Christ and the Angel of the Lord

Christ and the Angel of the Lord

Keith G. Ball - Minister, the church of Christ at Delaware, Ohio


The subject of angels has fascinated the minds of multitudes for centuries. This curiosity is especially evident today. Numerous books and articles found in our bookstores and libraries today evidence this. Unfortunately, most of these publications are not written from a Biblical or scholarly perspective. It is the conclusion of this writer that much misinformation about angels has appeared in print. In recent years, the New Age Movement has catered to mysticism, spiritualism and thus misinformation about angels. One author claims that she can help her readers find the name of their guardian angel. In addition to this, naive readers are encouraged to learn the angelic alphabet as well as the language of angels, which is "similar to Hebrew."1 Rituals are taught so that one may contact Michael the Archangel on their birthday.2 These writings concerning angels appear to bear more of a resemblance to the occult than anything that resembles Christianity. Yet multitudes are drawn to these teachings like bees to honey.

According to an October 2001 national survey by Scripps Howard and the Scripps Survey Research Center at Ohio University, "more than three-fourths of Americans believe in angels."3 The survey further states that "more than one in five Americans say they have seen an angel or know someone who has..."4 With so many believing in celestial beings, it is vital that sound and Biblical information be provided.

In the Biblical study of angels one can conclude that there are classifications of angels. Some more important angels are named including Michael and Gabriel. One angel of major significance that emerges on the pages of the Bible and in the lives of fortunate individuals in Biblical times is the Angel of Jehovah or Angel of the Lord. This angel has interested Biblical scholars for centuries. It is this writer's intent to present a study of the Angel of the Lord based on Biblical principles without conjecture and to draw some reasoned conclusions regarding this special angel. In order to properly understand this special angel, it is necessary to first examine several aspects including the origin, function, free will, physical appearance or manifestation and type of homage paid to angels in general.


The word angel or angels appears more than three hundred times in our Bible. The English word "angel" is derived from the Greek word angelos which literally means messenger. "The word angel is applied in Scripture to an order of supernatural or Heavenly beings whose business is to act as God's messengers to men, and as agents who carry out his will."5 There is solid Biblical evidence that angels were created by God. Just as God was able to command and bring into existence the heavens and the earth, God commanded and the angels were created.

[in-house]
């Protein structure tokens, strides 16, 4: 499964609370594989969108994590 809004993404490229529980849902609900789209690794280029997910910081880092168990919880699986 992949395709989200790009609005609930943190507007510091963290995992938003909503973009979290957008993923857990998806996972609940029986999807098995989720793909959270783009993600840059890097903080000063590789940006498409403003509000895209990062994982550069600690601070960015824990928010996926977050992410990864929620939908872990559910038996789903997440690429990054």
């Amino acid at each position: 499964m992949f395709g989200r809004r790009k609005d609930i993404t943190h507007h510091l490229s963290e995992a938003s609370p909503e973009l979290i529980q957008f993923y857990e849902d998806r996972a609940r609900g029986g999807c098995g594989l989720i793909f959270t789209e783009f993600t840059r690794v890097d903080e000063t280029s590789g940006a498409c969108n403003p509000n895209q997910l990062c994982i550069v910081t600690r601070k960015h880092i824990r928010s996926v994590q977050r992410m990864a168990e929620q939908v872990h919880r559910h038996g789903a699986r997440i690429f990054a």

Praise ye the LORD. Praise ye the LORD from the heavens: praise him in the heights. Praise ye him, all his angels: praise ye him, all his hosts. Praise ye him, sun and moon: praise him, all ye stars of light. Praise him, ye heavens of heavens, and ye waters that be above the heavens. Let them praise the name of the LORD: for he commanded, and they were created. (Psalm 148:1-5).

Again in Nehemiah we read, "Thou, even thou, art LORD alone; thou hast made heaven, the heaven of heavens, with all their host, the earth, and all things that are therein, the seas, and all that is therein, and thou preservest them all; and the host of heaven worshippeth thee" (Neh. 9:6). In Colossians chapter 1 we read of the preeminence of Christ and how that He was responsible for all things created. "For by him were all things created, that are in heaven, and that are in earth, visible and invisible, whether they be thrones, or dominions, or principalities, or powers: all things were created by him, and for him: And he is before all things, and by him all things consist" (Col. 1:16, 17). Furthermore, there are Biblical references that lead us to conclude that the angels were created prior to the creation of the heavens and the earth of Genesis 1:1.

Where wast thou when I laid the foundations of the earth? declare, if thou hast understanding. Who hath laid the measures thereof, if thou knowest? or who hath stretched the line upon it? Whereupon are the foundations thereof fastened? or who laid the corner stone thereof; When the morning stars sang together, and all the sons of God shouted for joy? (Job 38:4-7).

Most scholars believe the "sons of God" that shouted for joy is a reference to angels existing prior to the creation.

These heavenly creatures, whose population is an innumerable company (Heb. 12:22), serve God as obedient ministers of His will (Psalm 103:20, 21). It is indeed a great comfort to know that God is concerned with and involved in the lives and affairs of His people. The Hebrew writer reveals that angels are servants of Christians. "Are they not all ministering spirits, sent forth to minister for them who shall be heirs of salvation?" (Heb. 1:14). How they serve and what they do is not fully known, but we can have great confidence that God is involved in our lives in myriad ways.